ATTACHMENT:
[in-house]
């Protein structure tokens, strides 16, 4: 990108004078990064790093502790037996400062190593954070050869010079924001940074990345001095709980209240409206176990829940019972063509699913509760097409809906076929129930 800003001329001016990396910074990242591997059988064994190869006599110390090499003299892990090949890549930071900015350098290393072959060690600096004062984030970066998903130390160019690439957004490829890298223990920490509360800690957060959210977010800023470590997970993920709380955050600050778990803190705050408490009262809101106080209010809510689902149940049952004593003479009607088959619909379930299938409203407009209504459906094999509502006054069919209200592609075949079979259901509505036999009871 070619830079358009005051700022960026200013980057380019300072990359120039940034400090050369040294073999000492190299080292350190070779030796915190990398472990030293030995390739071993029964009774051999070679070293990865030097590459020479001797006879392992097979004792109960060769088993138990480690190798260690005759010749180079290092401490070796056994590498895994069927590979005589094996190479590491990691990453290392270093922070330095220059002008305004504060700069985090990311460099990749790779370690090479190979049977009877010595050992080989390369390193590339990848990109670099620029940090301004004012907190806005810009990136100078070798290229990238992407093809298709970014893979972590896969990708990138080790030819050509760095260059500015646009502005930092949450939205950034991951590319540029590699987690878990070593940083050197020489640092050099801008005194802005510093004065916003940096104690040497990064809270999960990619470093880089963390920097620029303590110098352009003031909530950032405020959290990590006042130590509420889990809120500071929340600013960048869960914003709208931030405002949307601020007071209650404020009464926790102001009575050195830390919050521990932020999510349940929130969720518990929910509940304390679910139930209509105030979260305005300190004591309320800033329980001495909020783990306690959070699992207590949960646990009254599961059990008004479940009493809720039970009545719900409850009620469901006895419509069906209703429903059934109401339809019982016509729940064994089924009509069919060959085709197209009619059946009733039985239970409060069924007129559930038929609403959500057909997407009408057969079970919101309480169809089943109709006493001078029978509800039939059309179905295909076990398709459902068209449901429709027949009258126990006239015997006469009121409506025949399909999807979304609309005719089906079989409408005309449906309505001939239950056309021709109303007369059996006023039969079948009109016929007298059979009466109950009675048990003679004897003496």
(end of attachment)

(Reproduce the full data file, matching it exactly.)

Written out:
[in-house]
């Protein structure tokens, strides 16, 4: 990108004078990064790093502790037996400062190593954070050869010079924001940074990345001095709980209240409206176990829940019972063509699913509760097409809906076929129930 800003001329001016990396910074990242591997059988064994190869006599110390090499003299892990090949890549930071900015350098290393072959060690600096004062984030970066998903130390160019690439957004490829890298223990920490509360800690957060959210977010800023470590997970993920709380955050600050778990803190705050408490009262809101106080209010809510689902149940049952004593003479009607088959619909379930299938409203407009209504459906094999509502006054069919209200592609075949079979259901509505036999009871 070619830079358009005051700022960026200013980057380019300072990359120039940034400090050369040294073999000492190299080292350190070779030796915190990398472990030293030995390739071993029964009774051999070679070293990865030097590459020479001797006879392992097979004792109960060769088993138990480690190798260690005759010749180079290092401490070796056994590498895994069927590979005589094996190479590491990691990453290392270093922070330095220059002008305004504060700069985090990311460099990749790779370690090479190979049977009877010595050992080989390369390193590339990848990109670099620029940090301004004012907190806005810009990136100078070798290229990238992407093809298709970014893979972590896969990708990138080790030819050509760095260059500015646009502005930092949450939205950034991951590319540029590699987690878990070593940083050197020489640092050099801008005194802005510093004065916003940096104690040497990064809270999960990619470093880089963390920097620029303590110098352009003031909530950032405020959290990590006042130590509420889990809120500071929340600013960048869960914003709208931030405002949307601020007071209650404020009464926790102001009575050195830390919050521990932020999510349940929130969720518990929910509940304390679910139930209509105030979260305005300190004591309320800033329980001495909020783990306690959070699992207590949960646990009254599961059990008004479940009493809720039970009545719900409850009620469901006895419509069906209703429903059934109401339809019982016509729940064994089924009509069919060959085709197209009619059946009733039985239970409060069924007129559930038929609403959500057909997407009408057969079970919101309480169809089943109709006493001078029978509800039939059309179905295909076990398709459902068209449901429709027949009258126990006239015997006469009121409506025949399909999807979304609309005719089906079989409408005309449906309505001939239950056309021709109303007369059996006023039969079948009109016929007298059979009466109950009675048990003679004897003496």